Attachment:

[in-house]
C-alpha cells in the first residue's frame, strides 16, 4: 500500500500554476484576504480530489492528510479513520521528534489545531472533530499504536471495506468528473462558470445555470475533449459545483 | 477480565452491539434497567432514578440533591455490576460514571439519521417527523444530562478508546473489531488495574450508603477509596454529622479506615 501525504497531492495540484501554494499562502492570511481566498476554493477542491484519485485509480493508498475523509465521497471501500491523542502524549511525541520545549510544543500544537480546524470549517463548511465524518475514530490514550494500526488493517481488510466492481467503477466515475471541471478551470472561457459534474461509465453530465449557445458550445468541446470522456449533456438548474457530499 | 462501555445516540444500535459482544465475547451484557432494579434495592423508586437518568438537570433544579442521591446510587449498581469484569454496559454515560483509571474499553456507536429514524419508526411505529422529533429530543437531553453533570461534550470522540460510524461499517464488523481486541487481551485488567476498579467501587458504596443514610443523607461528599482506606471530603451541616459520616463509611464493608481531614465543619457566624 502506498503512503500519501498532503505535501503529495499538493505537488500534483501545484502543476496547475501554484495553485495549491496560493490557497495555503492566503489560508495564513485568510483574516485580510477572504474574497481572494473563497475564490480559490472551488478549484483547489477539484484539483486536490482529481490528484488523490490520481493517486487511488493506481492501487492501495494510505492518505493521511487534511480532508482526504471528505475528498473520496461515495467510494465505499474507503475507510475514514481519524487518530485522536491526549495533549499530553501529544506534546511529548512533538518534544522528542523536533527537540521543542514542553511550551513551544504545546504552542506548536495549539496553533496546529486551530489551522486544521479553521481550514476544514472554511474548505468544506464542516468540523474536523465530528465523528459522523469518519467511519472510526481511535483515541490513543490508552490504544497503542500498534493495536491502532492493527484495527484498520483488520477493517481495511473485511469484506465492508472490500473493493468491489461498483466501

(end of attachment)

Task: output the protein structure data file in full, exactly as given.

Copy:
[in-house]
C-alpha cells in the first residue's frame, strides 16, 4: 500500500500554476484576504480530489492528510479513520521528534489545531472533530499504536471495506468528473462558470445555470475533449459545483 | 477480565452491539434497567432514578440533591455490576460514571439519521417527523444530562478508546473489531488495574450508603477509596454529622479506615 501525504497531492495540484501554494499562502492570511481566498476554493477542491484519485485509480493508498475523509465521497471501500491523542502524549511525541520545549510544543500544537480546524470549517463548511465524518475514530490514550494500526488493517481488510466492481467503477466515475471541471478551470472561457459534474461509465453530465449557445458550445468541446470522456449533456438548474457530499 | 462501555445516540444500535459482544465475547451484557432494579434495592423508586437518568438537570433544579442521591446510587449498581469484569454496559454515560483509571474499553456507536429514524419508526411505529422529533429530543437531553453533570461534550470522540460510524461499517464488523481486541487481551485488567476498579467501587458504596443514610443523607461528599482506606471530603451541616459520616463509611464493608481531614465543619457566624 502506498503512503500519501498532503505535501503529495499538493505537488500534483501545484502543476496547475501554484495553485495549491496560493490557497495555503492566503489560508495564513485568510483574516485580510477572504474574497481572494473563497475564490480559490472551488478549484483547489477539484484539483486536490482529481490528484488523490490520481493517486487511488493506481492501487492501495494510505492518505493521511487534511480532508482526504471528505475528498473520496461515495467510494465505499474507503475507510475514514481519524487518530485522536491526549495533549499530553501529544506534546511529548512533538518534544522528542523536533527537540521543542514542553511550551513551544504545546504552542506548536495549539496553533496546529486551530489551522486544521479553521481550514476544514472554511474548505468544506464542516468540523474536523465530528465523528459522523469518519467511519472510526481511535483515541490513543490508552490504544497503542500498534493495536491502532492493527484495527484498520483488520477493517481495511473485511469484506465492508472490500473493493468491489461498483466501